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Molbank 2017, 2017(3), M949; doi:10.3390/M949

Short Note
2-[(2,6-Dimethylmorpholin-4-yl)methyl]-4-[(E)-2-{3-[(E)-2-{3-[(2,6-dimethylmorpholin-4-yl)methyl]-4-hydroxy-5-methoxyphenyl}ethenyl]-1H-pyrazol-5-yl}ethenyl]-6-methoxyphenol
Joko Untung 1, Iskandarsyah Iskandarsyah 2 and Hayun Hayun 2,*Orcid
1
Department of Chemical Analysis, AKA Bogor Polytechnic, Bogor 16154, West Java, Indonesia
2
Faculty of Pharmacy, Universitas Indonesia, Depok 16424, West Java, Indonesia
*
Correspondence: Tel.: +62-218-744-738
Received: 18 June 2017 / Accepted: 31 July 2017 / Published: 3 August 2017

Abstract

:
A novel di-Mannich derivative of curcumin pyrazole, 2-[(2,6-dimethyl morpholin-4-yl)methyl]-4-[(E)-2-{3-[(E)-2-{3-[(2,6-dimethylmorpholin-4-yl)methyl]-4-hydroxy-5-methoxyphenyl}ethenyl]-1H-pyrazol-5-yl}ethenyl]-6-methoxyphenol (2), has been synthesized through a Mannich reaction of curcumin pyrazole (1), formaldehyde, and 2,6-dimethylmorpholine. The structure of the synthesized compound was confirmed on the basis of FTIR, 1H-NMR, 13C-NMR, 2D Heteronuclear Single-Quantum Correlation (HSQC) and 2D Heteronuclear Multiple Bond Correlation (HMBC), and mass spectral data. The water solubility was evaluated and the result showed that compound 2 was three times more soluble than that of curcumin pyrazole (1) and curcumin.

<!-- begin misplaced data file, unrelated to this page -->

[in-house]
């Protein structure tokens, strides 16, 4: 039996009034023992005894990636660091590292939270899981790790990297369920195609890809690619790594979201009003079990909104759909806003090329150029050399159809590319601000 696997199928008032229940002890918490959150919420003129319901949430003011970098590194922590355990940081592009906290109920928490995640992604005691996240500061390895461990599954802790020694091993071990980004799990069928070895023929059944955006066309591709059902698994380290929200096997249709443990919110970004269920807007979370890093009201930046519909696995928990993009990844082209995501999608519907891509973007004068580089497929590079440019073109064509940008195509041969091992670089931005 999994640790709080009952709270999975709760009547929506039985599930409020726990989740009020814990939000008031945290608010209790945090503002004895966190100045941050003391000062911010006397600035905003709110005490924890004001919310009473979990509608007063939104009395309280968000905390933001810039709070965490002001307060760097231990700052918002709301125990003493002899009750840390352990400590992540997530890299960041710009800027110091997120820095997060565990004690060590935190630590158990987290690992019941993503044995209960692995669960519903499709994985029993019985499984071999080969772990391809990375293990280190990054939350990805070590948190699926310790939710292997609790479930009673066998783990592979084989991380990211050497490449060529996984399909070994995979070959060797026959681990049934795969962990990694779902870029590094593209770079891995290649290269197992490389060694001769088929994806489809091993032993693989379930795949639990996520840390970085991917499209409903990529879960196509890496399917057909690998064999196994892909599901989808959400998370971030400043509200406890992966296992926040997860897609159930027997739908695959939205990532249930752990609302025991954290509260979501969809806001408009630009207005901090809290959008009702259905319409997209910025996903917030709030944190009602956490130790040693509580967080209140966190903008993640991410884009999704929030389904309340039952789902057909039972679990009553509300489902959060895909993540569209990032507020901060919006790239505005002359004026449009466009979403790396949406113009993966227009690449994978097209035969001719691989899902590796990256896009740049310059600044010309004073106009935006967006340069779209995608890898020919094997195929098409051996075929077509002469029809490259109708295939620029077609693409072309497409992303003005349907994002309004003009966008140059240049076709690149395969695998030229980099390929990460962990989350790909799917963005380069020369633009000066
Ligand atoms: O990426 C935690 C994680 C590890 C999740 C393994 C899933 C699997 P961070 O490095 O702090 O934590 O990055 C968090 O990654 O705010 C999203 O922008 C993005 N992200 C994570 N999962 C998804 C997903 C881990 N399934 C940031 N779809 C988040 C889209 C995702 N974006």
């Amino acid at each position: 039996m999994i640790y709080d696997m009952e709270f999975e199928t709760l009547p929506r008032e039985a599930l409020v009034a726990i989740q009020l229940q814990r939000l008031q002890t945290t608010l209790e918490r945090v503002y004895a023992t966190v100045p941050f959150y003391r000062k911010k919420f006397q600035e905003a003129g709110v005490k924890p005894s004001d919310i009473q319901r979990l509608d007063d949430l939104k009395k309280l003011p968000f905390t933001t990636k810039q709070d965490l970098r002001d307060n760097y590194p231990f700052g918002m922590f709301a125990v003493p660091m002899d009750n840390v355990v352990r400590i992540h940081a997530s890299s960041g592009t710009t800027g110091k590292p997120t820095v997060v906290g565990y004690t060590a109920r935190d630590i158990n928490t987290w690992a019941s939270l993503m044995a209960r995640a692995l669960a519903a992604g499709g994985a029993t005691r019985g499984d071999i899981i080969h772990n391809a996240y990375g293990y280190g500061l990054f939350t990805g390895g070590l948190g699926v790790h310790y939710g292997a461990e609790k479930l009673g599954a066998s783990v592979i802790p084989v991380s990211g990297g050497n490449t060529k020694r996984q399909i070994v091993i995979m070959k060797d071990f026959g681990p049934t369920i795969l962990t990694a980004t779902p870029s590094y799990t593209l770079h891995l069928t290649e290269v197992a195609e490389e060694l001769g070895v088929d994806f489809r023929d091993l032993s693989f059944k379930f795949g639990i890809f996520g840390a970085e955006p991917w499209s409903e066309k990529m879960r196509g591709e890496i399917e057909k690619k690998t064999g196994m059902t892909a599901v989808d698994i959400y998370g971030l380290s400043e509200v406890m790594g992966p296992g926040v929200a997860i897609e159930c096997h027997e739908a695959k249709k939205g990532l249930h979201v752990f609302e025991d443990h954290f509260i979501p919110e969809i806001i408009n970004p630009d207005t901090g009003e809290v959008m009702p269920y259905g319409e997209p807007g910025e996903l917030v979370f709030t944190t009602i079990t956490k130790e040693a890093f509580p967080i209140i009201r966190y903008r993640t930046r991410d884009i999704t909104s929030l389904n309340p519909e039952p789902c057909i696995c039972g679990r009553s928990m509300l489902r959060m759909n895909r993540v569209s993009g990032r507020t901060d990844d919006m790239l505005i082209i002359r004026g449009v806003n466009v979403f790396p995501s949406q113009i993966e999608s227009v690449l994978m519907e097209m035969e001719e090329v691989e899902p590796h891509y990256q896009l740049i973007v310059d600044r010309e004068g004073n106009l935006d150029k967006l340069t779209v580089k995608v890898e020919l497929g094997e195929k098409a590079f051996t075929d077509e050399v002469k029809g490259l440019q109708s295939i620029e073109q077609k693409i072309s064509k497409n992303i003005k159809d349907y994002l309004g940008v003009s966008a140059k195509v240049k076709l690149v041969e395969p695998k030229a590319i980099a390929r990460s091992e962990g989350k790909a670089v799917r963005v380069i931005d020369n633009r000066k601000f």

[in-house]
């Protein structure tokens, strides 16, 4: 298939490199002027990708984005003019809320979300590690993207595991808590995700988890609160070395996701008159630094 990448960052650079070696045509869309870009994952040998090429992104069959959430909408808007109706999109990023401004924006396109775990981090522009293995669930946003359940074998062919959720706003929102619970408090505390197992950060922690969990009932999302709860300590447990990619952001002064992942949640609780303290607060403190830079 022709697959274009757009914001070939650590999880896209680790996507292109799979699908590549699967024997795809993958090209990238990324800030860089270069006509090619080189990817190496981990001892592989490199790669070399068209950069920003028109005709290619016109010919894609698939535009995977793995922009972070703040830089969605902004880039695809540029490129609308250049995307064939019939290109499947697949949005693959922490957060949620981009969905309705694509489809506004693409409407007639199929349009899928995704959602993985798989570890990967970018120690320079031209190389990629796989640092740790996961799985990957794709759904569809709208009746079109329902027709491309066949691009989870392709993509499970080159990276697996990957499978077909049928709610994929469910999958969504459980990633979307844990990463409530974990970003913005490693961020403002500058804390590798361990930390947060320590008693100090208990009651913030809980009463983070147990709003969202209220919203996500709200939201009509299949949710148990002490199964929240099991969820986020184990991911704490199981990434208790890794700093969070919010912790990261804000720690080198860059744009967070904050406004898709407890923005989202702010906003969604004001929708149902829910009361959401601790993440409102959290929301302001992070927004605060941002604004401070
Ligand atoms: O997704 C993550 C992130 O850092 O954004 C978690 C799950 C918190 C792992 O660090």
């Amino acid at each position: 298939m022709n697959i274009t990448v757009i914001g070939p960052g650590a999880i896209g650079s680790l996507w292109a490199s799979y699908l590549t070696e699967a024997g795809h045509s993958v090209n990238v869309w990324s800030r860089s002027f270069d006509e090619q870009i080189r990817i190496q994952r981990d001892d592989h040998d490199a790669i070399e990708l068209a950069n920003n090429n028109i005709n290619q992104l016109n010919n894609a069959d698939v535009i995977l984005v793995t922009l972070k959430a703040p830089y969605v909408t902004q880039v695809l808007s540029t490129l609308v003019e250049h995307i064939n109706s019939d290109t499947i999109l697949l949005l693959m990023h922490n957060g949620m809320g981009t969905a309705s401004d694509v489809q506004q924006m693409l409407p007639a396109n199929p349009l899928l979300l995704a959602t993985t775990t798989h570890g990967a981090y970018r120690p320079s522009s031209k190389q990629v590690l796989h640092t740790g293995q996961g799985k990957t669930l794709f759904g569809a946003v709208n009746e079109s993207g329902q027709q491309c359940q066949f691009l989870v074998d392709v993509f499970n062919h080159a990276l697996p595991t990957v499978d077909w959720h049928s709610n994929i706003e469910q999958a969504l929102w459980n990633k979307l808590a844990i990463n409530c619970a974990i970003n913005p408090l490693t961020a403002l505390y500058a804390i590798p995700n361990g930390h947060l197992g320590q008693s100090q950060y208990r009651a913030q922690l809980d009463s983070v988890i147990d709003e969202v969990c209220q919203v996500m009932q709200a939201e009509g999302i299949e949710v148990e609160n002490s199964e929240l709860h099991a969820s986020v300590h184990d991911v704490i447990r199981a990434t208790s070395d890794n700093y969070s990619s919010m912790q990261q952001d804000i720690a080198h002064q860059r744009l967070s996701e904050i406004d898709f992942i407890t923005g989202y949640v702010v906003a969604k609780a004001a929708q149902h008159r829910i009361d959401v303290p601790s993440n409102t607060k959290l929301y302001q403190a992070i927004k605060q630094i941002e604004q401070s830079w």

Keywords:
di-Mannich derivative; curcumin pyrazole; 2,6-dimethylmorpholine; water solubility

1. Introduction

Several curcuminoids bearing a pyrazole ring showed enhancement in the potency of their biological activity as anti-malarials, anti-proliferates, antiplatelet inhibitors, anti-inflammatory agents, antiviral agents, and NOS inhibitors, in comparison with curcumin [1,2,3,4,5,6,7]. Contrary to curcumin, which is rapidly degraded at physiological pH, they are stable and exhibit minimal metal chelating properties [8,9]. However, the water solubility prediction (log S) of curcumin pyrazole is not different enough from curcumin [10]. A Mannich reaction provides a suitable method to introduce an aminoalkyl substituent into a molecule. In several instances, the Mannich derivatives exhibit better activity than the corresponding parent analogs. Moreover, the presence of a Mannich side chain increases the solubility and hence the bioavailability of the drug molecule [11,12,13]. The substitution of aminomethyl into curcumin and into 1,5-bis(4-hydroxy-3-methoxyphenyl)penta-1,4-dien-3-one by means of the Mannich reaction was reported [14,15]. Herein, we report the aminomethylation of curcumin pyrazole (1) with 2,6-dimethylmorpholine as an amine reagent.

2. Results and Discussion

2.1. Chemistry

The starting material, curcumin pyrazole (1), was prepared according to the reported method [2]. The aminoalkylation of compound 1 was achieved through a Mannich reaction using formaldehyde solution and 2,6-dimethylmorpholine at a reflux temperature for 8 h, to give the title compound, 2-[(2,6-dimethylmorpholin-4-yl)methyl]-4-[(E)-2-{3-[(E)-2-{3-[(2,6-dimethylmorpholin-4-yl)methyl]-4-hydroxy-5-methoxyphenyl}ethenyl]-1H-pyrazol-5-yl}ethenyl]-6-methoxyphenol (2) (Scheme 1).